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Mud Pond/Trout Pond Loop
This loop hike in the western Catskills climbs through a ravine to reach Mud Pond, with interesting stone foundations from former settlements, and continues to scenic Trout Pond, with opportunities for fishing and swimming.
Allowed off leash
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Trail Conference volunteers maintain trails in this park.
Take NJ 17 north to the New York Thruway and continue to Exit 16. Proceed west on NY 17 to Exit 94 (Roscoe). Turn left at the end of the ramp onto County Route 179, which becomes N.Y. Route 206 in half a mile. In 2.6 miles (from Exit 94), you’ll cross the Beaver Kill. Just beyond the bridge over the stream, turn left onto Morton Hill Road, then bear right at the next intersection. In another 2.7 miles, the pavement ends. Continue ahead on the gravel road for 0.3 mile and turn left onto Russell Brook Road (marked by a sign "Seasonal Limited Use"). Follow Russell Brook Road downhill for 0.5 mile to a parking area on the right.
From the parking area, follow a short path downhill and turn right onto a woods road that descends parallel to Russell Brook, on the left. At the base of the descent, the road turns left and crosses the brook on a wooden bridge (to the right, a short distance upstream, are the stone abutments of the original bridge over the brook). Just ahead, you’ll pass a trail register on the left and reach a Y-intersection. Bear left at this fork, following the signs to Mud Pond, and continue along a blue-blazed snowmobile trail. After crossing another bridge over a tributary stream, the trail begins to climb, first rather steeply, then more gradually.
In about a mile, after a short descent, you’ll reach a trail junction, marked by signs. Continue ahead for 500 feet on the wide woods road, now following the blue-blazed Mud Pond Trail, then turn left onto an unmarked path that leads down to Mud Pond. Despite its name, Mud Pond is a very attractive body of water, and both fishing and swimming (at your own risk) are permitted. You’ll want to spend a few minutes at the shore of this pond.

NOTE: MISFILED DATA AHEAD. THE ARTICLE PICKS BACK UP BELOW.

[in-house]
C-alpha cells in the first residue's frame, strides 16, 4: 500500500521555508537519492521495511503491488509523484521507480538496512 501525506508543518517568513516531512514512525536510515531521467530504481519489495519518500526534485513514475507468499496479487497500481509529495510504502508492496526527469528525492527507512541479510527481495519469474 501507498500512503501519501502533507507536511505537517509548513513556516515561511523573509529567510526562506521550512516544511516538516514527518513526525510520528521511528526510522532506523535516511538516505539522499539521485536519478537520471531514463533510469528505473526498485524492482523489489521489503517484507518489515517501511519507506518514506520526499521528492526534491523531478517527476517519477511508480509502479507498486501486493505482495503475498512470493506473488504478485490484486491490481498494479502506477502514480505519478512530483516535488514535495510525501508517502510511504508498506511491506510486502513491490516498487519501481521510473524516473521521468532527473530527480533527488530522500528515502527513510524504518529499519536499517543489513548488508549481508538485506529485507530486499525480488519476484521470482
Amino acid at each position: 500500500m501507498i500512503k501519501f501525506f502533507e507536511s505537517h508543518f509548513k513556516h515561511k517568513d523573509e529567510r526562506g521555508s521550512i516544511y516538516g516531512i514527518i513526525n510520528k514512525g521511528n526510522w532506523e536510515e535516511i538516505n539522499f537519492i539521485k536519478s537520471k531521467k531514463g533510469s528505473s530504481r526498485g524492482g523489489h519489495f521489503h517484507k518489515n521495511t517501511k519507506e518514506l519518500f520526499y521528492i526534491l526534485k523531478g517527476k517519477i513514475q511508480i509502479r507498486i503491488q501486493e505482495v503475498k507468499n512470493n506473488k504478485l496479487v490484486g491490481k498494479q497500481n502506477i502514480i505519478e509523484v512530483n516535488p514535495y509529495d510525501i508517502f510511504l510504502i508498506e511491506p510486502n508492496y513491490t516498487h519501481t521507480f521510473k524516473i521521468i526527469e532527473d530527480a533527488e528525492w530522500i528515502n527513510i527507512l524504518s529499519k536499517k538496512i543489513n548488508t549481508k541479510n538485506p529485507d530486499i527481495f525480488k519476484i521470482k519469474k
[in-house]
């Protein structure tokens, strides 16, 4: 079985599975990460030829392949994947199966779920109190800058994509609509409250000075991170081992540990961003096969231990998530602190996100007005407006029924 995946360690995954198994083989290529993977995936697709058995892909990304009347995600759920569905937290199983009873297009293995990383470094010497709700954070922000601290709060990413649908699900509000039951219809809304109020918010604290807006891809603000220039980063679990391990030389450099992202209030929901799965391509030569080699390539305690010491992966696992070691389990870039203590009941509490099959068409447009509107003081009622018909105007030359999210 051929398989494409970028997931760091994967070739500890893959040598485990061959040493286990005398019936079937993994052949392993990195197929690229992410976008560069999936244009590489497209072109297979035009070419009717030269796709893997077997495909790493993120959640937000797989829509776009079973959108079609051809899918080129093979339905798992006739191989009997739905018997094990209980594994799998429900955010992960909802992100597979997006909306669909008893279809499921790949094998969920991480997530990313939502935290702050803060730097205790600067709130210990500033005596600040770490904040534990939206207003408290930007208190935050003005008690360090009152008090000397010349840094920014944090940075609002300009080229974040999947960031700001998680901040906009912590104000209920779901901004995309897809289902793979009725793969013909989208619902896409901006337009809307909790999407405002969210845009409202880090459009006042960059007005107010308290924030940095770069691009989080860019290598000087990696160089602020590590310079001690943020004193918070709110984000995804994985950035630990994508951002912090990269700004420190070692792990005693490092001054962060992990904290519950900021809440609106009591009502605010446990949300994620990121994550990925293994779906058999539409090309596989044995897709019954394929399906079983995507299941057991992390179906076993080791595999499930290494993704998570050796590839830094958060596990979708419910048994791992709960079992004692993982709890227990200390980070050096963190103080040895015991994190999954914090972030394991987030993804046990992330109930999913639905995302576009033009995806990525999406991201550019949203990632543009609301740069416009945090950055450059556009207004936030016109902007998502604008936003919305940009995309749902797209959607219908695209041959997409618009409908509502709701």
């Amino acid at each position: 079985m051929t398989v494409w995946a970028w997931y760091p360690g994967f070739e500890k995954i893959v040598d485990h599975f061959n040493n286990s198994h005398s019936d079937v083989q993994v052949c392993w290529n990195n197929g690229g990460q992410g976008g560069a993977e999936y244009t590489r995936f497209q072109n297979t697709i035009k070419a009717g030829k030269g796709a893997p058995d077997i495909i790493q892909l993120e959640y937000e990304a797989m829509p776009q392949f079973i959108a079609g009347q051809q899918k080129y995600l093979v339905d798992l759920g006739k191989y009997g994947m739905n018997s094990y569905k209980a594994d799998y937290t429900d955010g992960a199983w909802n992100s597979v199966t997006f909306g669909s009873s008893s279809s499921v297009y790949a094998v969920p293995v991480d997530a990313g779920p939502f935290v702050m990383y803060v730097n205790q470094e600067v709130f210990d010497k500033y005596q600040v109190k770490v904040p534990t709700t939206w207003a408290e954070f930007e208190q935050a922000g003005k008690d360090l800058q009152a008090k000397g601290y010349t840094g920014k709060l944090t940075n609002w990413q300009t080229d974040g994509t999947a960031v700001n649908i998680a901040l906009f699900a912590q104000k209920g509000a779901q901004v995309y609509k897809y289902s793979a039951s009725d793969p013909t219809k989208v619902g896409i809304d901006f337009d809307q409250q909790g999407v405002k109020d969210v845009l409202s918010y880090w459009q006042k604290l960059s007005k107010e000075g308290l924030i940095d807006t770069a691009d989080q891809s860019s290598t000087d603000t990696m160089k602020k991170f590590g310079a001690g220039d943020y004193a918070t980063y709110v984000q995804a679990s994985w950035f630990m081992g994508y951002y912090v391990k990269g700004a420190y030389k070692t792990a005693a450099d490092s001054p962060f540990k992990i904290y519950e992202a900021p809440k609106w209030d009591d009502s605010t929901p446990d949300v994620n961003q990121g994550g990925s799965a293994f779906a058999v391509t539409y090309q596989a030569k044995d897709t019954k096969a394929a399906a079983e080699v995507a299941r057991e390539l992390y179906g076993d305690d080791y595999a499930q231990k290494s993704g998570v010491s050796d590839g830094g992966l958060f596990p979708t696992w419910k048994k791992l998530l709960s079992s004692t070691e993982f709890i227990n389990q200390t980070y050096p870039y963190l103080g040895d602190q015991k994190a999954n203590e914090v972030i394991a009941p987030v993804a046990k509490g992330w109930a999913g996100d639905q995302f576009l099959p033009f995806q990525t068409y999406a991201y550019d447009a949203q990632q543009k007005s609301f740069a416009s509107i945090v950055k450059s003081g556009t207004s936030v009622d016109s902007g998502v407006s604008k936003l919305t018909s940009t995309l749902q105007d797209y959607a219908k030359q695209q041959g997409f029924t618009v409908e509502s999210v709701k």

Now return to the Mud Pond Trail and turn left. Just ahead, you’ll notice some bluestone foundations to the left of the trail – remnants of old settlements in the area. You may wish to explore these interesting ruins, but use caution, as there are some steep drop-offs.
After checking out these interesting historical relics, retrace your steps to the trail junction, marked by the signs, and turn left (east) onto a grassy path -- the continuation of the route of the blue-blazed Mud Pond Trail. After a short climb, the trail crosses the remnants of an old stone wall and levels off, passing through abandoned fields that are now overgrown with young maple trees. The trail descends slightly, crosses a branch of Russell Brook, then starts a gradual climb to a spur of Cherry Ridge. Unfortunately, there are no views from the crest of the rise.
The trail now begins a steady descent, rather steeply in places, reaching Trout Pond at the base of the descent. The largest wilderness lake in this area of the Catskills, Trout Pond offers opportunities for fishing and swimming (again, at your own risk). The trail bears left and crosses the pond’s inlet stream on a wooden bridge. Just beyond, a short side trail on the left leads to a lean-to. This is a good place to stop for lunch.
When you’re ready to continue, return to the main trail and bear left. Almost immediately, you’ll reach a junction with the Trout Pond Trail. The Mud Pond Trail ends here, but you should continue heading south along the eastern side of the pond, following the Trout Pond Trail (also blazed blue). In about half a mile, you’ll reach the southern end of the pond, where there are views over the pond from the dam just to the right of the trail. The trail now descends on a woods road through a mixed deciduous and evergreen forest, with the pond’s outlet stream on the right.
In about 20 minutes, you’ll reach an open area where the snowmobile trail you followed at the start of the hike comes in from the right. Continue ahead on the Trout Pond Trail, which crosses Russell Brook on a wooden bridge, curves to the right, and climbs to the parking area on Russell Brook Road, where the hike began